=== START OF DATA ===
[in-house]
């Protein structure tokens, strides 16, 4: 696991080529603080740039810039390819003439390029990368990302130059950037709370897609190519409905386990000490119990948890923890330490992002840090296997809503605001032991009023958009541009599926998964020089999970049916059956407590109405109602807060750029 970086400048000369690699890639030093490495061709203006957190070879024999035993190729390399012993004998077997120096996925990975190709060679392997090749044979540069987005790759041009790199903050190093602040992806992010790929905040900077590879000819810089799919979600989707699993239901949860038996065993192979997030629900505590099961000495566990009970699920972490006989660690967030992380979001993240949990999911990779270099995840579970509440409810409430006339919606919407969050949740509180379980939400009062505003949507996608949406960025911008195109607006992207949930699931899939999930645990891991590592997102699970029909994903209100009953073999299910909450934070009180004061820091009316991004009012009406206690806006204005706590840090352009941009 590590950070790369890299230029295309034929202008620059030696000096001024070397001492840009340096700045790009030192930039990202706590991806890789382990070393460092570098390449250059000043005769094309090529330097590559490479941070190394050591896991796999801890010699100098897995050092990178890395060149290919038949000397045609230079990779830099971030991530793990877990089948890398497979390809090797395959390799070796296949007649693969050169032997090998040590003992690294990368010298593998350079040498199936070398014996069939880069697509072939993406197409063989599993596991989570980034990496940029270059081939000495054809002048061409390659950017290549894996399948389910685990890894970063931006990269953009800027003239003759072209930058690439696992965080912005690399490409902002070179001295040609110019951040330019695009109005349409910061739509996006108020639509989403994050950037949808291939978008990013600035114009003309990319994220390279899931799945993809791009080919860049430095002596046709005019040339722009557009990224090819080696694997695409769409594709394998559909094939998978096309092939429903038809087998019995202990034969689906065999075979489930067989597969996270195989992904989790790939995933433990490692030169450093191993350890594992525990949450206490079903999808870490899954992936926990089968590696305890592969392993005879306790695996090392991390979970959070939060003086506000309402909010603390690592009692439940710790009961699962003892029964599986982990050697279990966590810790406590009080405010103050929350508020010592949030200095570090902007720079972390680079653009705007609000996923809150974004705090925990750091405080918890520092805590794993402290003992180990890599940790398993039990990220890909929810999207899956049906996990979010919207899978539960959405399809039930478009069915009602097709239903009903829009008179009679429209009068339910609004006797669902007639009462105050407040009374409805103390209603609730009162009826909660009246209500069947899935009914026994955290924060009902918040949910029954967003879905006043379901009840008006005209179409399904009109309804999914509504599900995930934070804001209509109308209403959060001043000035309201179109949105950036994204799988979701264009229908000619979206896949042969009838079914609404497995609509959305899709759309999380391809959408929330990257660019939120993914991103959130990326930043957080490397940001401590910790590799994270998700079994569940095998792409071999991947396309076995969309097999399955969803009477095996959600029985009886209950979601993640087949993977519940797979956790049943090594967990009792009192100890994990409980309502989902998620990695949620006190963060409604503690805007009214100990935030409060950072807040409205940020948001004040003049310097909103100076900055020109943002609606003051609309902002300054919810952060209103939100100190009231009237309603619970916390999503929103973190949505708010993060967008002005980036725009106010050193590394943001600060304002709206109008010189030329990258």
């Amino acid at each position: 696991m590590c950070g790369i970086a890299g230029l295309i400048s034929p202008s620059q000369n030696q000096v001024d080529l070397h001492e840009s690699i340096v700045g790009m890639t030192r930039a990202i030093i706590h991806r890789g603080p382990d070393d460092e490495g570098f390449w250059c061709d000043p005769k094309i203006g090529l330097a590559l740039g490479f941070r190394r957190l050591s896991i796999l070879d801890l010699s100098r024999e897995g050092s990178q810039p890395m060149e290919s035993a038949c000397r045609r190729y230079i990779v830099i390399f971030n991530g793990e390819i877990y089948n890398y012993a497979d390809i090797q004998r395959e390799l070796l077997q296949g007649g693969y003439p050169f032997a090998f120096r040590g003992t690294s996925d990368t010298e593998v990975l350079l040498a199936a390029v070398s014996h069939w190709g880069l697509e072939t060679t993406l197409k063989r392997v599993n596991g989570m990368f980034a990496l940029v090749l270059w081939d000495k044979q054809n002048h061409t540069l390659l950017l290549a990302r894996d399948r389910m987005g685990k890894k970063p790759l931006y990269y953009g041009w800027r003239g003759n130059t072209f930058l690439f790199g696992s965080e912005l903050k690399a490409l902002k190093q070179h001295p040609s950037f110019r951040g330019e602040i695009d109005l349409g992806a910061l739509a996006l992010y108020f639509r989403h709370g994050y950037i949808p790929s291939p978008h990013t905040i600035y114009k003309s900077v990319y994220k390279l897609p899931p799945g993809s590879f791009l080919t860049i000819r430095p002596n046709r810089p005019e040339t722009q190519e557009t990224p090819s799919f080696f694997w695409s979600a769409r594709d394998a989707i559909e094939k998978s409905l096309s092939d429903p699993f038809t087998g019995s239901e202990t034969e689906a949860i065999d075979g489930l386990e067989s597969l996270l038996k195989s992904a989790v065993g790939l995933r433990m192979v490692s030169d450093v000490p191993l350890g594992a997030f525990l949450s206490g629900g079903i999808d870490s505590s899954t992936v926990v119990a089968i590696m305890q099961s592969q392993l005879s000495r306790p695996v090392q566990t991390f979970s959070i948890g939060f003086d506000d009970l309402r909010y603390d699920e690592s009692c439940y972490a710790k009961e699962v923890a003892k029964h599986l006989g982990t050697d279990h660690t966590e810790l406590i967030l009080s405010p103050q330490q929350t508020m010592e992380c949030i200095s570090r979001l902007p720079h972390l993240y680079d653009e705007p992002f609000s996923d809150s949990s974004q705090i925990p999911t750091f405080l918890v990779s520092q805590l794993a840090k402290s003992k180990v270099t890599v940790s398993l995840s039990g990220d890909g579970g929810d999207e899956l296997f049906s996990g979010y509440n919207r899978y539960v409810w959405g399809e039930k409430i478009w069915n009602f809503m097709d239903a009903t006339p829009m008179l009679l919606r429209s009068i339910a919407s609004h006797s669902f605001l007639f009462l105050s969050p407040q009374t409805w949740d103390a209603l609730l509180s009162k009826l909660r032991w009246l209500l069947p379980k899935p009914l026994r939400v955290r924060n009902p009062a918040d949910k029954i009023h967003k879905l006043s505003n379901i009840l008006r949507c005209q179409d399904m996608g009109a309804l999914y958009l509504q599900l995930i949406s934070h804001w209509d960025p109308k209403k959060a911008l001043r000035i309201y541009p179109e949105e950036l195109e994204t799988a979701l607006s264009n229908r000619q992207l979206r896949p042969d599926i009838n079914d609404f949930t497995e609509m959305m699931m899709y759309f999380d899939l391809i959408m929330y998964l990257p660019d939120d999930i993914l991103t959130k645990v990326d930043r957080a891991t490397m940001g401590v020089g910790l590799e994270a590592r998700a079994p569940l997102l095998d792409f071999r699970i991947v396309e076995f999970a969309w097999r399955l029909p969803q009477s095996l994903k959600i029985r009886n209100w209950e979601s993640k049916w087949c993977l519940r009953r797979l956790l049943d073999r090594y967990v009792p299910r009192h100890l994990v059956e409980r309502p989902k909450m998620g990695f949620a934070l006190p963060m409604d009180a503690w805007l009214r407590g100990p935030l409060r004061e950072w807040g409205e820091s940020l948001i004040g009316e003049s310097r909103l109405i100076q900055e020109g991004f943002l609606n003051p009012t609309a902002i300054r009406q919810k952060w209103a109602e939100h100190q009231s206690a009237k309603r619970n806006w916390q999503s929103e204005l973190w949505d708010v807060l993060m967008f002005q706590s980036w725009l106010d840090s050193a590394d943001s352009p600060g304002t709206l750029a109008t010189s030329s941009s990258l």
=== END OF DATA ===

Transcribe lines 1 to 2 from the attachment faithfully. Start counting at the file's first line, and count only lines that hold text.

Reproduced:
[in-house]
């Protein structure tokens, strides 16, 4: 696991080529603080740039810039390819003439390029990368990302130059950037709370897609190519409905386990000490119990948890923890330490992002840090296997809503605001032991009023958009541009599926998964020089999970049916059956407590109405109602807060750029 970086400048000369690699890639030093490495061709203006957190070879024999035993190729390399012993004998077997120096996925990975190709060679392997090749044979540069987005790759041009790199903050190093602040992806992010790929905040900077590879000819810089799919979600989707699993239901949860038996065993192979997030629900505590099961000495566990009970699920972490006989660690967030992380979001993240949990999911990779270099995840579970509440409810409430006339919606919407969050949740509180379980939400009062505003949507996608949406960025911008195109607006992207949930699931899939999930645990891991590592997102699970029909994903209100009953073999299910909450934070009180004061820091009316991004009012009406206690806006204005706590840090352009941009 590590950070790369890299230029295309034929202008620059030696000096001024070397001492840009340096700045790009030192930039990202706590991806890789382990070393460092570098390449250059000043005769094309090529330097590559490479941070190394050591896991796999801890010699100098897995050092990178890395060149290919038949000397045609230079990779830099971030991530793990877990089948890398497979390809090797395959390799070796296949007649693969050169032997090998040590003992690294990368010298593998350079040498199936070398014996069939880069697509072939993406197409063989599993596991989570980034990496940029270059081939000495054809002048061409390659950017290549894996399948389910685990890894970063931006990269953009800027003239003759072209930058690439696992965080912005690399490409902002070179001295040609110019951040330019695009109005349409910061739509996006108020639509989403994050950037949808291939978008990013600035114009003309990319994220390279899931799945993809791009080919860049430095002596046709005019040339722009557009990224090819080696694997695409769409594709394998559909094939998978096309092939429903038809087998019995202990034969689906065999075979489930067989597969996270195989992904989790790939995933433990490692030169450093191993350890594992525990949450206490079903999808870490899954992936926990089968590696305890592969392993005879306790695996090392991390979970959070939060003086506000309402909010603390690592009692439940710790009961699962003892029964599986982990050697279990966590810790406590009080405010103050929350508020010592949030200095570090902007720079972390680079653009705007609000996923809150974004705090925990750091405080918890520092805590794993402290003992180990890599940790398993039990990220890909929810999207899956049906996990979010919207899978539960959405399809039930478009069915009602097709239903009903829009008179009679429209009068339910609004006797669902007639009462105050407040009374409805103390209603609730009162009826909660009246209500069947899935009914026994955290924060009902918040949910029954967003879905006043379901009840008006005209179409399904009109309804999914509504599900995930934070804001209509109308209403959060001043000035309201179109949105950036994204799988979701264009229908000619979206896949042969009838079914609404497995609509959305899709759309999380391809959408929330990257660019939120993914991103959130990326930043957080490397940001401590910790590799994270998700079994569940095998792409071999991947396309076995969309097999399955969803009477095996959600029985009886209950979601993640087949993977519940797979956790049943090594967990009792009192100890994990409980309502989902998620990695949620006190963060409604503690805007009214100990935030409060950072807040409205940020948001004040003049310097909103100076900055020109943002609606003051609309902002300054919810952060209103939100100190009231009237309603619970916390999503929103973190949505708010993060967008002005980036725009106010050193590394943001600060304002709206109008010189030329990258």